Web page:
NEW ORLEANS (CN) – A neighborhood organization says the U.S. Environmental Protection Agency has blown off their complaints about a polluting Murphy Oil refinery in St. Bernard Parish. They asked a federal judge to compel EPA Administrator Lisa Jackson to respond to their objections to the Murphy Oil refinery in Meraux, La.
Concerned Citizens Around Murphy says that “an objection by the [EPA] administrator would result in reduced air pollution from the refinery, alleviating some of the air pollution that injures Concerned Citizens’ members.”
The say Jackson is far past her deadline to respond to their repeated objections to the refinery’s operating permits, and want her ordered to perform her nondiscretionary function “to respond to petitions, such as the one Concerned Citizens filed, under Clean Air Act.”
The pollution is so bad, Concerned Citizens says, that it “causes them to curtail outdoor activities.”
The Meraux Murphy Oil Refinery processes 125,000 barrels of oil a day.
In 2005, during the massive levee failure and subsequent flooding of St. Bernard Parish after Hurricane Katrina, the Murphy Oil Refinery was covered in up to 18 feet of water. During the flood, a 250,000-barrel above ground storage tank was dislodged, lifted and broke open. The tank contained 65,000 barrels of mixed crude oil, and released more than 25,000 barrels – more than 1 million gallons.
The pressure of the high water kept the oil inside the tank until the waters receded. As the oil was released from the tank, it flowed along the flood waters from east to west. The released oil affected somewhere around 1700 homes in Chalmette, and several canals.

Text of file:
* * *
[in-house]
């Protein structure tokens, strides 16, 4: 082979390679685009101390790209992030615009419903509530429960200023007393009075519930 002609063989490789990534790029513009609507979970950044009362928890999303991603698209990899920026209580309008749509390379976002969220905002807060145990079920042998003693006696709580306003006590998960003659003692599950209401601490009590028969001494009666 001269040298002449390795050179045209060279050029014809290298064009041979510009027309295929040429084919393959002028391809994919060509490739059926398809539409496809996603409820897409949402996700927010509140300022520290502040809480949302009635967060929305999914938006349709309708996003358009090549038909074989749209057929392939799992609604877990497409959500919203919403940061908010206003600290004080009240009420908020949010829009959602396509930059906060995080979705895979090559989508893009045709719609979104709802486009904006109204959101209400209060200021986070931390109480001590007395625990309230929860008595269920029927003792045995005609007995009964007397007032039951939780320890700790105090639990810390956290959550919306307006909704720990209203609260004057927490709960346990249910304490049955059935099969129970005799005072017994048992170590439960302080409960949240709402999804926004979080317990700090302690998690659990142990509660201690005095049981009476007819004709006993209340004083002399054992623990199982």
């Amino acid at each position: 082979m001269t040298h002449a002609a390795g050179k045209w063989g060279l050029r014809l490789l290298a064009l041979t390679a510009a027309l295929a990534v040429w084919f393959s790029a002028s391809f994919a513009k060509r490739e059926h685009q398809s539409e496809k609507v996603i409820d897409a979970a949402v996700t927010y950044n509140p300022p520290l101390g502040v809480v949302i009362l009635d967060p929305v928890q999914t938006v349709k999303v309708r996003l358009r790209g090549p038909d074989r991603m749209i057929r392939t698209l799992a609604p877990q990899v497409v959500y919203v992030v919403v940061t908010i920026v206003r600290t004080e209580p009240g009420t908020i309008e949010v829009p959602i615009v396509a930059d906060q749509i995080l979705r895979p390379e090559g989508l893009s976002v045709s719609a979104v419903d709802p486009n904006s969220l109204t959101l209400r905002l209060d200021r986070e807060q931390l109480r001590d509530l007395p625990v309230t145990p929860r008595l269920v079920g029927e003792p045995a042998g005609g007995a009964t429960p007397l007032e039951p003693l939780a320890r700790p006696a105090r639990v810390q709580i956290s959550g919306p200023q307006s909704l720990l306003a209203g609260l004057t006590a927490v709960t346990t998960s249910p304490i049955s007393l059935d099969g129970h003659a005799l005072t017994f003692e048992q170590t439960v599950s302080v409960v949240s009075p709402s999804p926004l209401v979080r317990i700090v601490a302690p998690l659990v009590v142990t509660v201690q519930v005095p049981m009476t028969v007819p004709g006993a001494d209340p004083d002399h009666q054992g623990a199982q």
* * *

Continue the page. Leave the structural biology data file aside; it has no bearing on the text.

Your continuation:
In late September this year, Murphy Oil said it would pay Louisiana $395,000 and spend at least $1.5 million to cover two wastewater tanks at its Meraux refinery as part of a settlement agreement.
The company faces $1.25 million in civil fines for violations at its Louisiana and Wisconsin facilities. The EPA announced during news of the settlement agreement that Murphy will spend more than $142 million to install upgraded pollution reduction equipment at the refineries, as well as emissions data from monitoring stations. Hazardous emissions blamed on the refinery’s poor emissions monitoring standards include sulfur dioxide, a prime contributor to acid rain and asthma.
Concerned Citizens says it objected to the refinery’s operating permits in August, October and December 2009, and that the EPA is long past its deadline to respond.
Local news outlets and environmental watchdogs have reported numerous problems at the plant recently, including sulfur dioxide emissions, a “white fallout” after a steam release, and oil and gas spills.
Concerned Citizens asks the court to order Jackson to act on their petitions within 30 days. They are represented by Corinne Van Dalen with the Tulane Environmental Law Clinic.